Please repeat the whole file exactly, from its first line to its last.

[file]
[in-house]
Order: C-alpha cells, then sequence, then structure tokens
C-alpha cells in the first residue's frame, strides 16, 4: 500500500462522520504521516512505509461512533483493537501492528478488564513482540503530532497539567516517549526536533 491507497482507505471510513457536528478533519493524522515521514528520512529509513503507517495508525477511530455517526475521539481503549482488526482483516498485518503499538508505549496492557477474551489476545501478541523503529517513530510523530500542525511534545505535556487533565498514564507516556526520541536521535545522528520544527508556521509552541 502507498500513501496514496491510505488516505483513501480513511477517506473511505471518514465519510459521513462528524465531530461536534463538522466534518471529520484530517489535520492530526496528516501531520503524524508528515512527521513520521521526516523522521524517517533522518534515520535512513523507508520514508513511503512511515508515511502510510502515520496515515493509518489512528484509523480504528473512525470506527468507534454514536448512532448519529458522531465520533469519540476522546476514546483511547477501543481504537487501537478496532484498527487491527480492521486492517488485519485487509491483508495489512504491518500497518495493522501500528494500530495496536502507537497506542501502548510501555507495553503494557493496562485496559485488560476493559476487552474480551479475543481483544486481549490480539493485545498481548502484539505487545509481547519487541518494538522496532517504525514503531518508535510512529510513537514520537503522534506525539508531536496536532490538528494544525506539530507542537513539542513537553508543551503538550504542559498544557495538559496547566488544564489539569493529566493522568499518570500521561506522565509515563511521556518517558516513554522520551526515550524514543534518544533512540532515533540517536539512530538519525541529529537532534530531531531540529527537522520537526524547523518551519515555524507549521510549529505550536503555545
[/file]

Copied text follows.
[in-house]
Order: C-alpha cells, then sequence, then structure tokens
C-alpha cells in the first residue's frame, strides 16, 4: 500500500462522520504521516512505509461512533483493537501492528478488564513482540503530532497539567516517549526536533 491507497482507505471510513457536528478533519493524522515521514528520512529509513503507517495508525477511530455517526475521539481503549482488526482483516498485518503499538508505549496492557477474551489476545501478541523503529517513530510523530500542525511534545505535556487533565498514564507516556526520541536521535545522528520544527508556521509552541 502507498500513501496514496491510505488516505483513501480513511477517506473511505471518514465519510459521513462528524465531530461536534463538522466534518471529520484530517489535520492530526496528516501531520503524524508528515512527521513520521521526516523522521524517517533522518534515520535512513523507508520514508513511503512511515508515511502510510502515520496515515493509518489512528484509523480504528473512525470506527468507534454514536448512532448519529458522531465520533469519540476522546476514546483511547477501543481504537487501537478496532484498527487491527480492521486492517488485519485487509491483508495489512504491518500497518495493522501500528494500530495496536502507537497506542501502548510501555507495553503494557493496562485496559485488560476493559476487552474480551479475543481483544486481549490480539493485545498481548502484539505487545509481547519487541518494538522496532517504525514503531518508535510512529510513537514520537503522534506525539508531536496536532490538528494544525506539530507542537513539542513537553508543551503538550504542559498544557495538559496547566488544564489539569493529566493522568499518570500521561506522565509515563511521556518517558516513554522520551526515550524514543534518544533512540532515533540517536539512530538519525541529529537532534530531531531540529527537522520537526524547523518551519515555524507549521510549529505550536503555545